Facebook's vicious cycle: Regularly using social media causes people to get stressed which then fuels addiction to the sites
Author: Ian Randall
Author: Ben Renner
NEW YORK -- It’s fairly common for people to let themselves go a bit, or occasionally skip the gym, once they find themselves in a satisfying, committed relationship. Now, a new survey of 2,000 Americans currently in a relationship finds that 79% say they have gained weight since they started dating their significant other.
Commissioned by the weight-loss company Jenny Craig, the survey reveals that the average respondent has gained a startling 36 pounds since their relationship began. Breaking down the weight gain further, the survey indicated that 17 of those extra pounds were gained in the first year of a relationship.
Author: Hal Herzog Ph.D.
A new study finds huge differences between nations in preferences for pets.
My friend Nyaga Mwanki is a retired professor of anthropology at Western Carolina University where I worked. His son Munene and my daughters Betsy and Katie are the same age, and Nyaga was their soccer coach back when our kids were in first grade. Nyaga was born in Kana village on the slopes of Mount Kenya.
I once asked him if there were dogs around when he was growing up in Africa. He told me that dogs roamed freely in his village. Fierce dogs, he said, were highly valued because they could scare off strangers and wild animals. But he made it clear that these dogs were not viewed as companions. They were not allowed to enter houses or fed at dinner tables or sleep in beds. Indeed, there is not even a word in his native language for the category of animals we call pets
Author: Paul Joseph Watson
Societal malaise of nihilism evident in survey results.
A new poll out of the UK reveals that a staggering 89 per cent of young people aged 18-29 feel their lives are meaningless and without purpose.
Author: Joe Pinsker
The style of child-rearing that most aspire to takes a lot of time and money, and many families can’t pull it off.
Supervised, enriching playtime. Frequent conversations about thoughts and feelings. Patient, well-reasoned explanations of household rules. And extracurriculars. Lots and lots of extracurriculars.
These are the oft-stereotyped hallmarks of a parenting style that has been common in upper-middle-class households for at least a generation. But according to a recent survey, this child-rearing philosophy now has a much broader appeal, one that holds across race and class. The survey, which polled roughly 3,600 parents of children ages 8 to 10 who were demographically and economically representative of the national population, found evidence that hands-on parenting is not just what the well-off practice—it’s what everyone aspires to.
Author: John Anderer
AMSTERDAM — Over the past 20 years or so, more parents all over the world are waiting to have kids at a later age. With this trend in mind, a Dutch study conducted across multiple universities set out to examine behavior patterns among children born to older parents. Researchers discovered that children born to older parents tend to have less external behavior issues, such as aggression or disobedience.
Doctors HALT the menopause: Revolutionary 30-minute procedure delays the process by 20 years and tricks the body clock with ovary tissue implant into armpit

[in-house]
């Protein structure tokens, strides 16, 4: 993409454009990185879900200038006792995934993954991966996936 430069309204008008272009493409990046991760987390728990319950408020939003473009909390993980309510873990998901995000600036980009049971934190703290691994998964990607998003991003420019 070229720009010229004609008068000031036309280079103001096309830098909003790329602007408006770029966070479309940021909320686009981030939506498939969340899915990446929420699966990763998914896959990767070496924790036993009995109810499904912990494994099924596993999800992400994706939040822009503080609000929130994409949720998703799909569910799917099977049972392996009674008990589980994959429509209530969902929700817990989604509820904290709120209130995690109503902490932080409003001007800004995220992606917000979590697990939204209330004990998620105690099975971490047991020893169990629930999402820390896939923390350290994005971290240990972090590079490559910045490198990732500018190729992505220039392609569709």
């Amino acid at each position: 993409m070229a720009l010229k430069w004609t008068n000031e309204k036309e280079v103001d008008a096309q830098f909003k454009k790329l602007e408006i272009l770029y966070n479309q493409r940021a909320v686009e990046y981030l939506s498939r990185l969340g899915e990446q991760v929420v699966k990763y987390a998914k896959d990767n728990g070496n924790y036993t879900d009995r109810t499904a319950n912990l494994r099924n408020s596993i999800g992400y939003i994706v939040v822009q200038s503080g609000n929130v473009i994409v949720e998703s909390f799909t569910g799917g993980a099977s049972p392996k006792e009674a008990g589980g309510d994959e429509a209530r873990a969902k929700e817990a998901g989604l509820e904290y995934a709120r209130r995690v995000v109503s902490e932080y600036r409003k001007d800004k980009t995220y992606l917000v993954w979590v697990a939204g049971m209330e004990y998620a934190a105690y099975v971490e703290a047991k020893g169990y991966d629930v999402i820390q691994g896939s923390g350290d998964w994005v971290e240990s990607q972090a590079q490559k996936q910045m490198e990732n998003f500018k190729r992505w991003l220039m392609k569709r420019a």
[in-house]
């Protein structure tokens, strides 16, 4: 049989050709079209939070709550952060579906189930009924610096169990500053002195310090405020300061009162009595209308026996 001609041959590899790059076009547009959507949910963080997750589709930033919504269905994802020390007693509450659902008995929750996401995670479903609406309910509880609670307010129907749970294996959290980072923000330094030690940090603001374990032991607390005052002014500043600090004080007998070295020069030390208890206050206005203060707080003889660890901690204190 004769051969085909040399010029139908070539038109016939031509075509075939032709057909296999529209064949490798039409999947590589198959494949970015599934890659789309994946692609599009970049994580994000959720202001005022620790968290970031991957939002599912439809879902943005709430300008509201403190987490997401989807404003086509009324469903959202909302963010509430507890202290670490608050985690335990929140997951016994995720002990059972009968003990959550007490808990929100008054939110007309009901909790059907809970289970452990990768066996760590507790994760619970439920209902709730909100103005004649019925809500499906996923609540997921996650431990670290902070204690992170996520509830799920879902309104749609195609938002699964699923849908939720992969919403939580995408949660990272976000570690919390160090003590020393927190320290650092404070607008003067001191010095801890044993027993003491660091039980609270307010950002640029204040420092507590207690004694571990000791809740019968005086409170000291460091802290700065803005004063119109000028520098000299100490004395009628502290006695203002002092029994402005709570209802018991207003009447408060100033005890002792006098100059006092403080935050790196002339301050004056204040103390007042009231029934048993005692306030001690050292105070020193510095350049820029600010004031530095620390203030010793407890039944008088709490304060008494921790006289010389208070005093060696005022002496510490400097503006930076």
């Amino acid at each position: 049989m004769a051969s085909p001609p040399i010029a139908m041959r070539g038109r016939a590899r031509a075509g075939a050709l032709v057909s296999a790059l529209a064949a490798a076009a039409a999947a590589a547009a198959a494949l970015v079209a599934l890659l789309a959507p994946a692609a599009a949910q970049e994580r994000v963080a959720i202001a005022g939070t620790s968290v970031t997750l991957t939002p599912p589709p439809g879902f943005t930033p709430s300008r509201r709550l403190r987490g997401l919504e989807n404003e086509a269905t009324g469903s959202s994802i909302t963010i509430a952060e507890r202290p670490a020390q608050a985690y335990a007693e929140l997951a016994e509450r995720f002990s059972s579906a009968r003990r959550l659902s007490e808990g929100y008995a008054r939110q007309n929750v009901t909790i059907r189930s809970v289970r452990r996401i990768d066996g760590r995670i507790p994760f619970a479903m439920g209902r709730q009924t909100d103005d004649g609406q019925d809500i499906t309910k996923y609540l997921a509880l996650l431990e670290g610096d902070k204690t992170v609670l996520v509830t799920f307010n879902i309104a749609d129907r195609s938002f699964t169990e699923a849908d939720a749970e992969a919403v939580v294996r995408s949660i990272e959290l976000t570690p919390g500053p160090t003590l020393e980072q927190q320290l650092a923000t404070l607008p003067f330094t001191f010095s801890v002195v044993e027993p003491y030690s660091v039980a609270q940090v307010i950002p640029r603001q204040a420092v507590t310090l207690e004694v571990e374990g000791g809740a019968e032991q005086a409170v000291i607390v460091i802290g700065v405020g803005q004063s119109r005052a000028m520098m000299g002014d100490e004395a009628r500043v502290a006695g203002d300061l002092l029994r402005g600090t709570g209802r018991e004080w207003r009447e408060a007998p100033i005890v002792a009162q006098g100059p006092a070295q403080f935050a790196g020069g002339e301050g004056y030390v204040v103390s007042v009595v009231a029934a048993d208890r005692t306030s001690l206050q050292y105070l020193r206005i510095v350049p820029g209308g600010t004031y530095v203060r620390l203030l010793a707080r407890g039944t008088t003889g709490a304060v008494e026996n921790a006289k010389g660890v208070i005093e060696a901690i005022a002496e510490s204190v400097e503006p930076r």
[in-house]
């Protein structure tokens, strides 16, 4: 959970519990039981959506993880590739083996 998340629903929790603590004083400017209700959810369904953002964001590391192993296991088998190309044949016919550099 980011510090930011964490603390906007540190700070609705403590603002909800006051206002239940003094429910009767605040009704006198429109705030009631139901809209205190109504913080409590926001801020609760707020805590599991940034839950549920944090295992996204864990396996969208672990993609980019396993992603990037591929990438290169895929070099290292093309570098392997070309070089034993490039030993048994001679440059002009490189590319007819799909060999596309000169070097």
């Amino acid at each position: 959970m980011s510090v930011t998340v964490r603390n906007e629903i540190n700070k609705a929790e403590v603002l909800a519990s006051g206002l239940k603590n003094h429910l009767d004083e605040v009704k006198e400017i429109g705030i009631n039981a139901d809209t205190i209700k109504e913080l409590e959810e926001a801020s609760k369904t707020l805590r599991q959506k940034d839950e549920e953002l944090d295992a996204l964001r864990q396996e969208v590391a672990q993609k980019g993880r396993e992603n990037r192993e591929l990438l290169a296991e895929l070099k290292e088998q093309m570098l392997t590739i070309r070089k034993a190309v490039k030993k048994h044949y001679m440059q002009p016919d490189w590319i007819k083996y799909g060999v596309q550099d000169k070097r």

Authors: Michael Powell and Lara Keay
Women can delay the menopause by up to 20 years with a new 30-minute operation that tricks their biological clocks into thinking they are much younger than they are.
The revolutionary procedure is set to transform the lives of thousands of women who suffer severe side effects of the menopause, such as osteoporosis and heart problems.
For millions more, the appeal of delaying the menopause would be a reduction of often debilitating physical and emotional problems such as hot flushes, a reduced sex drive, night sweats and mood swings.
Author: Tim Balk
No new friends. No old friends. No friends... period?
More than 20% of millennials surveyed in a YouGov poll released this week claimed that they don’t have a single friend. And less than a third of Millennials said they have double-digit friends, according to the data, culled online in early July.
Author: Shoshana Berger and BJ Miller
Berger is the co-author with BJ Miller of A Beginner's Guide to the End: Practical Advice for Living Life and Facing Death. She is the editorial director of the global design firm IDEO and formerly the cofounder and editor-in-chief of ReadyMade magazine. She has written for The New York Times, Wired, Popular Science, SPIN, and Marie Claire.
Miller, MD, is an assistant clinical professor of medicine at the University of California, San Francisco where he practices and teaches palliative medicine.
Ruth Byock, 81, was driving to her daughter Molly’s house for Thanksgiving dinner when she had a heart attack and died. Struggling to imagine a world without their mother, Molly and her brother Ira went to clear out her condo in Leisure World, the retirement community in Laguna Woods, CA that Ruth had called home for 12 years. (She had renamed the place “Wrinkle Village”).
Author: John Anderer
NEW YORK — From credit card payments to student loans, debt is an inconvenient fact of life for many Americans. Despite being so common, many people feel the need to hide their outstanding debts from potential partners and love interests, according to a new survey of 2,000 U.S. adults